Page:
Lafarge scandal refers to the court case against Lafarge, the French cement company, for making payment to the armed terrorist groups Islamic State of Iraq and Levant and al-Nusra Front between 2013 – 2014. The scandal was first revealed by a French journalist Dorothée Myriam Kellou and was then followed by investigations by the French government. The company was found guilty of complicity in crimes against humanity and was ordered to pay $777.8 million over the issue.
According to the New York Times, a representative of the French construction company Lafarge S.A. met with representatives of numerous militias from northern Syria in Gaziantep in the autumn of 2012, a city in southern Turkey, to negotiate an agreement. Executives from Lafarge agreed to pay terrorist organizations like the Islamic State on a monthly basis in order to protect their business. The extremists offered to stifle competition and provided papers to the company's drivers assuring safe passage for its cargo. The company was continuing payments even though the Islamic State was capturing, torturing, and killing prisoners. In August 2014, about a month after the Islamic State executed the American journalist James M. Foley, executives arranged the delivery of financial advances to the group as part of their agreement to keep the facility operating, according to emails seized by the U.S. authorities.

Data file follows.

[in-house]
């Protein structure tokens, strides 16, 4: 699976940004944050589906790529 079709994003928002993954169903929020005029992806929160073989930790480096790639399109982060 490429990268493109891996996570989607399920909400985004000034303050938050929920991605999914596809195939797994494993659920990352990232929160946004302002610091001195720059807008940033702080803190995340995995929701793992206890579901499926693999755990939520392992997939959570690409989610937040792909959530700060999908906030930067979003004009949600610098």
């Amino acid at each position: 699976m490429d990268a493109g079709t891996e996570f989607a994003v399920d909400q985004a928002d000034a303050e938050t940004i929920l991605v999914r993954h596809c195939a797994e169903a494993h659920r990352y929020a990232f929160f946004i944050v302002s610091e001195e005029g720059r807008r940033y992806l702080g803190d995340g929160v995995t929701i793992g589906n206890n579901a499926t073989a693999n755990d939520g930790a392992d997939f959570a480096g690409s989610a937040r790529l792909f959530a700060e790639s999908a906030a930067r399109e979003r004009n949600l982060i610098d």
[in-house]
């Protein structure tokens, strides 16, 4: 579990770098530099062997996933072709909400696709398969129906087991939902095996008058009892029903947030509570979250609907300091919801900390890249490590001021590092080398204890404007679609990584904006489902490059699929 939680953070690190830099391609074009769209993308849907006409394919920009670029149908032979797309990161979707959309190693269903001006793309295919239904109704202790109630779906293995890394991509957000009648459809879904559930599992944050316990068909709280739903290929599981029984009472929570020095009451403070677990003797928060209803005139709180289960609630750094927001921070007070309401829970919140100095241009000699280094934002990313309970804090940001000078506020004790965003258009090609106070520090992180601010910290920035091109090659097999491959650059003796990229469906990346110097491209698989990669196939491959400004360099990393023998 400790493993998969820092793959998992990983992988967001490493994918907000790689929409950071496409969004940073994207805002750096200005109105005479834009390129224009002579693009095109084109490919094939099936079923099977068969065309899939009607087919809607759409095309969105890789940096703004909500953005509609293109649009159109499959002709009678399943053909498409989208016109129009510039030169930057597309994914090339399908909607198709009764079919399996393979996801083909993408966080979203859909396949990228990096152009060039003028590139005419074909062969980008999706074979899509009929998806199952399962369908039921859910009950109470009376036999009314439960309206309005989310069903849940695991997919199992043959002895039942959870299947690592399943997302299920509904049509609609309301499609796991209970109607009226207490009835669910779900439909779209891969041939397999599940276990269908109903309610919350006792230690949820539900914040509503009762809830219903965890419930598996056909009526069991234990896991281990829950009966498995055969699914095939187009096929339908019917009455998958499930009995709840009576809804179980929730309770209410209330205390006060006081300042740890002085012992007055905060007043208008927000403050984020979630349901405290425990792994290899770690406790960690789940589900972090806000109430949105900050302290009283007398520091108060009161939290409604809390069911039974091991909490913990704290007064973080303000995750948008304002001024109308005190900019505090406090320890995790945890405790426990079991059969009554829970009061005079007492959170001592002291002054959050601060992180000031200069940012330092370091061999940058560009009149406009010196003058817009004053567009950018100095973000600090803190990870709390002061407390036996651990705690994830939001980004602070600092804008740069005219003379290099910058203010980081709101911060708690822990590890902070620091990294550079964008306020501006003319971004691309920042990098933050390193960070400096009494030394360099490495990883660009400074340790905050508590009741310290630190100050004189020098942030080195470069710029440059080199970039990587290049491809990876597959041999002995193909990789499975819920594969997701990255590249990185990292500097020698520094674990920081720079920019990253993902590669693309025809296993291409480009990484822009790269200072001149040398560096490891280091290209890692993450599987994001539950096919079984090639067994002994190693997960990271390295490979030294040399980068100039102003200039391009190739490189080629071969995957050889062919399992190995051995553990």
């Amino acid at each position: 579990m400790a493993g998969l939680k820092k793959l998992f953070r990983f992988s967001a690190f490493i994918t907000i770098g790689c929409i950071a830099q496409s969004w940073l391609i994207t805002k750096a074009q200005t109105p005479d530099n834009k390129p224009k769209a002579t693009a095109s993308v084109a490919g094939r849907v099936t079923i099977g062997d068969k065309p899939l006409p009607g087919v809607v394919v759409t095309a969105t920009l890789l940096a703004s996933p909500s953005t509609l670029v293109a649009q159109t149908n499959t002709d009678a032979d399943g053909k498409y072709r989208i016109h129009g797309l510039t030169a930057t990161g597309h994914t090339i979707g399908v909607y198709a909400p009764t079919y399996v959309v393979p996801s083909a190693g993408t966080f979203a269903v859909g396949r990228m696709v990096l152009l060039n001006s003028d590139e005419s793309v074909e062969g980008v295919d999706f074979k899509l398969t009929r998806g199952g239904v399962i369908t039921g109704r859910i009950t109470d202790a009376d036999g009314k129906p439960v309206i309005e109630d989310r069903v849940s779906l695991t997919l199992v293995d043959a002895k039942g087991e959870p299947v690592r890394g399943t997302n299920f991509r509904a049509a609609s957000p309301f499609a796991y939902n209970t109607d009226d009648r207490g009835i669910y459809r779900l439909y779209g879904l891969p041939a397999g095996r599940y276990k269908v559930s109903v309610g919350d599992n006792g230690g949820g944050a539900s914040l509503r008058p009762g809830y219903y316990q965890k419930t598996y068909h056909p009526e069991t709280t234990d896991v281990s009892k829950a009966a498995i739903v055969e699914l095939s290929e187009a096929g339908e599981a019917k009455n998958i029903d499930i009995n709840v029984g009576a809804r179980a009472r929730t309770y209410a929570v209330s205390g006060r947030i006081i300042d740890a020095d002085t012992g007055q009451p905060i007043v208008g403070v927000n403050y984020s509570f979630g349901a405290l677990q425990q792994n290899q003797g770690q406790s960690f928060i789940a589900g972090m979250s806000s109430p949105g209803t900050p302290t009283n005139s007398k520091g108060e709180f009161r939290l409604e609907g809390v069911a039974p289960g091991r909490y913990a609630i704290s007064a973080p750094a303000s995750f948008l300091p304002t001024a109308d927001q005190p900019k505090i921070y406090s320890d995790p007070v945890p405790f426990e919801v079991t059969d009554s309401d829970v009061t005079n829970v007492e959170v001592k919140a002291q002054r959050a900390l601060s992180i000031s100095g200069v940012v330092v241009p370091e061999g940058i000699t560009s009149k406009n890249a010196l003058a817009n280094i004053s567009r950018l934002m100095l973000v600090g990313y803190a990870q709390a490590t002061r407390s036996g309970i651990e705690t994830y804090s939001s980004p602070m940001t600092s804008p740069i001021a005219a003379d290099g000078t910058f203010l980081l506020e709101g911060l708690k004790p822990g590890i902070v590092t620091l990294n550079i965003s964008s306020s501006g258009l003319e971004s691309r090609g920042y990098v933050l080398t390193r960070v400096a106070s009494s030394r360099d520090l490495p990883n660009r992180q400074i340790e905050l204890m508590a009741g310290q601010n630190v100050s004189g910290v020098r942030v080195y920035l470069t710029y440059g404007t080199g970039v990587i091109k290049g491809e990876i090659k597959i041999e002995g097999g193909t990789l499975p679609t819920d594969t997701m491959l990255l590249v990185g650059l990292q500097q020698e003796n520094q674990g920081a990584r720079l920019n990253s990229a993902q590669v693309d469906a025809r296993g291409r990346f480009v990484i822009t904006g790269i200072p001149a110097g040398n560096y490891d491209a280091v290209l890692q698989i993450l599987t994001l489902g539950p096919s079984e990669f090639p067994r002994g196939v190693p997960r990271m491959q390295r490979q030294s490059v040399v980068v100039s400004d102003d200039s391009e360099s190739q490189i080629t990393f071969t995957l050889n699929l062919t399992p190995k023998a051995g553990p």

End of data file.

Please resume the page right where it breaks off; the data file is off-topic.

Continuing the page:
In June 2016, France launched an investigation into Lafarge's activities in Syria, in response to reports by a French journalist Dorothée Myriam Kellou. Kellou's reports were published in Le Monde and France 24 and revealed deals Lafarge made with a variety of armed groups, including the Islamic State of Iraq and the Levant terrorist group, in order to keep its cement plant in Syria operational. On September 19, 2014, ISIL took control of the factory. LafargeHolcim executives were investigated in 2017 for these claims in the civil and criminal courts. That action followed a complaint filed in November by Sherpa, a nongovernmental organization, accusing Lafarge of involvement in war crimes by conducting business with the terrorist organisation Islamic State in order to keep its Syria facility operating, despite UN sanctions against the group.
The French court inquiry discovered that between 2012 and 2014, the business paid up to 13 million euros (approximately $17.5 million at the time) to various armed groups, including the Islamic State, via its Syrian subsidiary Lafarge Cement Syria. According to the study, the subsidiary paid these payments to maintain its cement facility in northeastern Syria operational despite the continuous fighting, kidnappings, and security concerns experienced by its workers. Lafarge tried to dismiss the claims that the payments were made not to support ISIS, but to allow Lafarge to continue commercial operations, and stated that the business and its executives could not be held liable for the actions of its Syrian subsidiary. Initially, the Paris Court of Appeals agreed with Lafarge.